2.3 Work on Commercialization

The findings of the in-house PoC testing demonstrated that the technology has no performance problems. In the future, it will need to determine how to tailor the product specifications (such as size and cost) to market needs, and study commercialization approaches that make business sense.

3. In-house Verification of PBI Pay-by-Finger and Applications for Financial Institutions

3.1 In-house PoC Testing of PBI Finger-charge Money

Figure 2—Configuration of System for In-house PoC Testing of PBI Finger-charge MoneyThe cash charging device links finger vein information with cash, enabling payments to be completed by finger vein authentication alone when purchasing items.

PBI is a proprietary Hitachi authentication platform technology that combines the methods of biometric authentication and public key infrastructure (PKI). It creates a PKI using biometric information without the use of smart cards or personal identification number (PIN) codes by generating a private key from biometric information and using one-way transform to generate a PBI public key.

Hitachi is using PBI technology for in-house PoC testing designed to familiarize employees with the technology and uncover any operation problems it may have. Through this work, it aims to manage and operate authentication processes and digital signatures in a consolidated manner using finger vein information in multiple Hitachi in-house IT services.

One of the coordinated services is finger-charge money, a biometrically authenticated payment method for purchases at the store in the Hitachi Omori 2nd Building. PoC testing on it began in June 2017. The system registers finger vein information from a cash charging device, and credits the user’s account by linking the finger vein information with the cash deposited.

Paying for product purchases is done by ID input and finger vein authentication, enabling pay-by-finger in stores (see Figure 2).

In February 2018, PBI technology was combined with cancellable technology to create and start operating a 1:N sequential fusion authentication scheme. It has greatly improved user convenience by eliminating the need to enter an ID when making payments and enabling payments to be completed by finger vein authentication alone.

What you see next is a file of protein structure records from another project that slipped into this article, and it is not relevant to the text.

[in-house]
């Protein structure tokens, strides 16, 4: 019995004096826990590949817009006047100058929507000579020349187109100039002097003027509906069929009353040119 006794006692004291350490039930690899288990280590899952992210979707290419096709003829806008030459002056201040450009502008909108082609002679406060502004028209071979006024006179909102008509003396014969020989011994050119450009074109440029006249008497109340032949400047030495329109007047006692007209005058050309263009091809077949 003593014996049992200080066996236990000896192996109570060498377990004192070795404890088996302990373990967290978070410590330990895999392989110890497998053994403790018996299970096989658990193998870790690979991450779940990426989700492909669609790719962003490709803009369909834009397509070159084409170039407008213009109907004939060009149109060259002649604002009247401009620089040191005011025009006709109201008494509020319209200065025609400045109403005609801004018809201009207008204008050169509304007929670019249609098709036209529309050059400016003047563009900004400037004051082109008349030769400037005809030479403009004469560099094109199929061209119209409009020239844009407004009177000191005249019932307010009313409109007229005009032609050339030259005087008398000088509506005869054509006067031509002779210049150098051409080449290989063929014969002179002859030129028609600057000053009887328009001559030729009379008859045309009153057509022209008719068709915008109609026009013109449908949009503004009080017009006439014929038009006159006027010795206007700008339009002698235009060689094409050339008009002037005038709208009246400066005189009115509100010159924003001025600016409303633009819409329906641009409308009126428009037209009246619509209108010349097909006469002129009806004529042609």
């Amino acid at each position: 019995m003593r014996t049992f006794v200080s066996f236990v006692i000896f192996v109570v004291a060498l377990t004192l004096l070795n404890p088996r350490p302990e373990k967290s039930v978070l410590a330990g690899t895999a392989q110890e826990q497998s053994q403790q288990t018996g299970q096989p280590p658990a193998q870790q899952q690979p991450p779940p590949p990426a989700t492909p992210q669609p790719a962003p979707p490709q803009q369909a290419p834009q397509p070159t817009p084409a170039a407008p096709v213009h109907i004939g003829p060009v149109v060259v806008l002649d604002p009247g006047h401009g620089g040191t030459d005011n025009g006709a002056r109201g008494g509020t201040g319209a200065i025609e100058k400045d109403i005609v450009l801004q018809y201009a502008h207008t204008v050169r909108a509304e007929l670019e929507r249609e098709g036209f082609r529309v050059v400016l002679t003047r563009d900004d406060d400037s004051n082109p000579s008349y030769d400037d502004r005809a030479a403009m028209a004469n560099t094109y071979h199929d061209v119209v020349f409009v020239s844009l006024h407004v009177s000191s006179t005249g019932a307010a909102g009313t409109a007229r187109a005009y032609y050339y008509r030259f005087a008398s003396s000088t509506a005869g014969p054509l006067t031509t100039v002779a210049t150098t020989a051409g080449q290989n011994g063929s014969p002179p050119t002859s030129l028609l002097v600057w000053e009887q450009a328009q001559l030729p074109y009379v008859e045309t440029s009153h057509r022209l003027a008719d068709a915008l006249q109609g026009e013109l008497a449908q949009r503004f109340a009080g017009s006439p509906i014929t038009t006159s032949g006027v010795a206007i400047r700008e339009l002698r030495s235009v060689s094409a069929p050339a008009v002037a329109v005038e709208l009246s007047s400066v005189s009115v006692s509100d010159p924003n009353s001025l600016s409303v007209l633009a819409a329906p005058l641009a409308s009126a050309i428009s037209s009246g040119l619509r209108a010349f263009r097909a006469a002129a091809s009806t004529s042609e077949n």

Hitachi is planning further expansion of its coordinated services in future.

3.2 Application Example: Yamaguchi Financial Group Branch Office System, ATMs

PBI’s first use by a domestic financial organization was by the Yamaguchi Financial Group (YFG)(3). Operation started at Yamaguchi Bank and Kitakyushu Bank in 2017, and at Momiji Bank in 2018.

PBI is in use at YFG’s branches in the automated teller machines (ATMs) and the branch office system used by the tellers. PBI uses finger vein information for personal authentication and issuing digital signatures, enabling use as an alternative to handwritten signatures or the hanko stamps (stamps registered with the bank) traditionally used in Japan when performing transactions (hanko-less transactions).

PBI also enables the use of electronic data with digital signatures in place of conventional signed or hanko-stamped transaction documents stored in paper form. It enables operations in branches to be done electronically, increasing the efficiency of banking work (paperless operations).

The use of PBI in ATMs is being progressively rolled out. Users can authenticate themselves by ID input and finger vein information alone, enabling ATM transactions to be done without a cash card (cash card-free transactions).

4. Finger Vein Authentication Applications Using Visible-light Smartphone Cameras in the Financial Industry

4.1 Challenges for Use in the B2C Market

Conventional finger vein authentication technologies use near-infrared light to obtain a high-contrast image of blood vessels, so they require dedicated hardware. The high image quality of the images created by this dedicated hardware contributes greatly to the high authentication accuracy of Hitachi’s finger vein authentication technology, but also creates challenges for use in the financial business-to-consumer (B2C) market, which is expected to enjoy major growth in the years ahead. The main challenges are:

(1) Price competitiveness
The hardware is competitively priced for corporate banking applications (financial settlement transactions for corporations). But for B2C use such as personal Internet banking, the hardware is unlikely to come into widespread use since it is more expensive than one-time password (OTP) tokens that provide a similar function.
(2) Limited portability
Finger vein authentication units are used as peripheral devices connected to a PC or other host device, usually from a USB port. The host device and a cable are therefore needed when taking the device outside, so portability is not always good.
(3) Product life cycle management
As security products, finger vein authentication units demand strict management throughout their product life cycle of distribution, operation, upgrading, and destruction. Asking B2C market end users to take on this responsibility is impossible. It would also be difficult to prevent unauthorized use of the units through disassembly or alterations by malicious end users.

4.2 Finger Vein Authentication Technology Applications Using Visible-light Cameras

Figure 3—Prototype of Visible-light Camera-based Finger Vein Authentication SoftwareThe prototype uses the smartphone’s rear camera to provide authentication by photographing the fingers so that they fit within the outline.